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not let them loose with Ruby yet!!
 

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Sunny gets so excited whenever she sees me get the e-collar out. She knows it's outside time for her. And we never have used it more than a few times. A buzz works now instead of a shock.

I very reluctantly bought the collar but after every other option had been explored. It's been great for us.
 

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I wanted to bump this because we're going to be getting chickens in the next few months. Riley *just* turned 6 months, so I'm not sure when it would be appropriate to start on the e-collar. I thought for a while that she wasn't too interested in birds... yesterday she swam out into the bay after a bird. 8) Is it dangerous for them to be around the chickens when they are tiny? We will be getting chicks and they will have to be inside under an incubator light to keep them warm. Any advice from those who have experience with Vs and chickens would be appreciated!
 

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I've never tried an e-collar on Ruby, but she comes with me everyday to feed our hens, and she sooooo wants to get in there amongst them,,,for the wrong reasons as far as my hens are concerned :-[
 

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As long as the chicks are in the house keep them in a separate room with the door closed. Mine are around chickens on the weekends and know they are off limits. I still wouldn't trust them with the chickens alone. Ive seen my female point one and I'm sure if it took off she would have considered it flushing. Then it would have been game on. Mine are all ecollar conditioned and know the leave it command. They also had to learn through the ecollar that chickens are bad news. But if they have 25 chickens milling around them in the yard it would still be tempting to them if I was out of sight.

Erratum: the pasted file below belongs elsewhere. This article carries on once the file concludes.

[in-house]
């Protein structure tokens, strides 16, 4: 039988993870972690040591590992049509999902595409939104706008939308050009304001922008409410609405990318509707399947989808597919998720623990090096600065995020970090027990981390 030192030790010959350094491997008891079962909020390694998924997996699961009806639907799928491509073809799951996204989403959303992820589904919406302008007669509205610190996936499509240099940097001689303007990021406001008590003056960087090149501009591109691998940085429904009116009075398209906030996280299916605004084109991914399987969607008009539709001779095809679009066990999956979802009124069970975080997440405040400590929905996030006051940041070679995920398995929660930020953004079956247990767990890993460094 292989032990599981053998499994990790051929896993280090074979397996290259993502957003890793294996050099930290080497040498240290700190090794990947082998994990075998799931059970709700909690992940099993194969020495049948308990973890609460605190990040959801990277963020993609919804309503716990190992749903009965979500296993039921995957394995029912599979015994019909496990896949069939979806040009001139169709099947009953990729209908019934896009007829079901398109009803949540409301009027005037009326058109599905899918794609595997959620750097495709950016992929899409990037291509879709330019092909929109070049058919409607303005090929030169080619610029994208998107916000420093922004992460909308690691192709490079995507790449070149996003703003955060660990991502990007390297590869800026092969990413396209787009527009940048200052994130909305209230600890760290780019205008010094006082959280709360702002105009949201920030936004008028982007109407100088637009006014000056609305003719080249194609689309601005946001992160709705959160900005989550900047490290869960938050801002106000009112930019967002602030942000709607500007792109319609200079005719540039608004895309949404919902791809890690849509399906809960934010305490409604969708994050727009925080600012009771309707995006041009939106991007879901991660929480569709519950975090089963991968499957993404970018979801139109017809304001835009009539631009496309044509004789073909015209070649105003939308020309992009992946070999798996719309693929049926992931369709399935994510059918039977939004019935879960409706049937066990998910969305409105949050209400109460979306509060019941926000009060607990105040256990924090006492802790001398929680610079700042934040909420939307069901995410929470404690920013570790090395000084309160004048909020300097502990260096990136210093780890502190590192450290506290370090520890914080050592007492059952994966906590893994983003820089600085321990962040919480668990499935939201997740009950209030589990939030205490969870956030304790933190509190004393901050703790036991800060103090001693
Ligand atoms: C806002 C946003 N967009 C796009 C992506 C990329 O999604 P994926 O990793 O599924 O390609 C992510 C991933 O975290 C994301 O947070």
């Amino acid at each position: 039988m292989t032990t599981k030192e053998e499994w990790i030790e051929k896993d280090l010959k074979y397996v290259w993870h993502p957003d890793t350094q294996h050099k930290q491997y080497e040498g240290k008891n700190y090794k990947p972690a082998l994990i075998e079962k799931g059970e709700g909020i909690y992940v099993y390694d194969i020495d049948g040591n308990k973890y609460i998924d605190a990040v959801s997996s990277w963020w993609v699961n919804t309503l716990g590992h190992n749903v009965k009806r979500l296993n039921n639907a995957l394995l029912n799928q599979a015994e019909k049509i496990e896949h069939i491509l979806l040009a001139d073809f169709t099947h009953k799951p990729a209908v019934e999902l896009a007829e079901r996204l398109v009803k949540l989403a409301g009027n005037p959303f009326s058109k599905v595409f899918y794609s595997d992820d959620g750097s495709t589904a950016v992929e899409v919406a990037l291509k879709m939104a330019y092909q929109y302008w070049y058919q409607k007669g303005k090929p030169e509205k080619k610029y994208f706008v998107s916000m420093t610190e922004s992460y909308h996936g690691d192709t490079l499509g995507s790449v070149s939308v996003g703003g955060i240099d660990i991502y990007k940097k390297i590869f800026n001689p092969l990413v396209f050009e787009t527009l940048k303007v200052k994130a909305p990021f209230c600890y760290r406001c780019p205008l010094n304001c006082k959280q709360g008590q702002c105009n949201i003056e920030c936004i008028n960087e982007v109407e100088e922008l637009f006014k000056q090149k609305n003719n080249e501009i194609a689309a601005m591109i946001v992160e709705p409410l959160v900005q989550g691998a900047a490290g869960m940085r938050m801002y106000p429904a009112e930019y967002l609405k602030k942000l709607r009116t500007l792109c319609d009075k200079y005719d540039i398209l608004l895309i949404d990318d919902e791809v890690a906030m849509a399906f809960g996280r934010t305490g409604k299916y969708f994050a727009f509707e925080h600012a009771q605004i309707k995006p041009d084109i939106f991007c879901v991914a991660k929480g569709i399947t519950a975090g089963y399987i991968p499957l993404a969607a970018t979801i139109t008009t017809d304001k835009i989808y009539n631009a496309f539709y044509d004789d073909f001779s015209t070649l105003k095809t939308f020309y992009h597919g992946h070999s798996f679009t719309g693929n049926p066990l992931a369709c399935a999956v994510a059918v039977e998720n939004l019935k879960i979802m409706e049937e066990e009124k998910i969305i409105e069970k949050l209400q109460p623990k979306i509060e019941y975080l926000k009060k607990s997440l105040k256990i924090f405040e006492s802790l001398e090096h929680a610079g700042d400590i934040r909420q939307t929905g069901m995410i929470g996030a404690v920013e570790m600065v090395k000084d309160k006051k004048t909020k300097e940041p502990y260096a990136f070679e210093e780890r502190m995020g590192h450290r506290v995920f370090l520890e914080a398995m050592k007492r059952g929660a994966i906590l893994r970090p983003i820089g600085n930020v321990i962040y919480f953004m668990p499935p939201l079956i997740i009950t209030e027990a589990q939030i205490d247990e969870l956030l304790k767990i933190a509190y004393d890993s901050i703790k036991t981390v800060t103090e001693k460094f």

My male had one of the chickens try to eat out of his food bowl with him. He snatched it up with his mouth, turned and set it back down behind him. The chicken took off running and he went back to eating.
 

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My male had one of the chickens try to eat out of his food bowl with him. He snatched it up with his mouth, turned and set it back down behind him. The chicken took off running and he went back to eating.
TexasRed,
What a great visual I got! Bailey had to be conditioned to chickens because the first training we did was up in a farm area. We turned our backs for a minute to talk and the next thing we saw was Bailey heading full tilt for the farmer's(very old Hispanic gentleman) chickens. Chickens flew everywhere as 8 month old Bailey was in bird heaven. I apologized deeply for my dog's poor manners and gave the man $20 for his trouble.

E-collar was ordered that afternoon.

RBD
 

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I bet he had a smile on his face, tongue hanging out and tail wagging.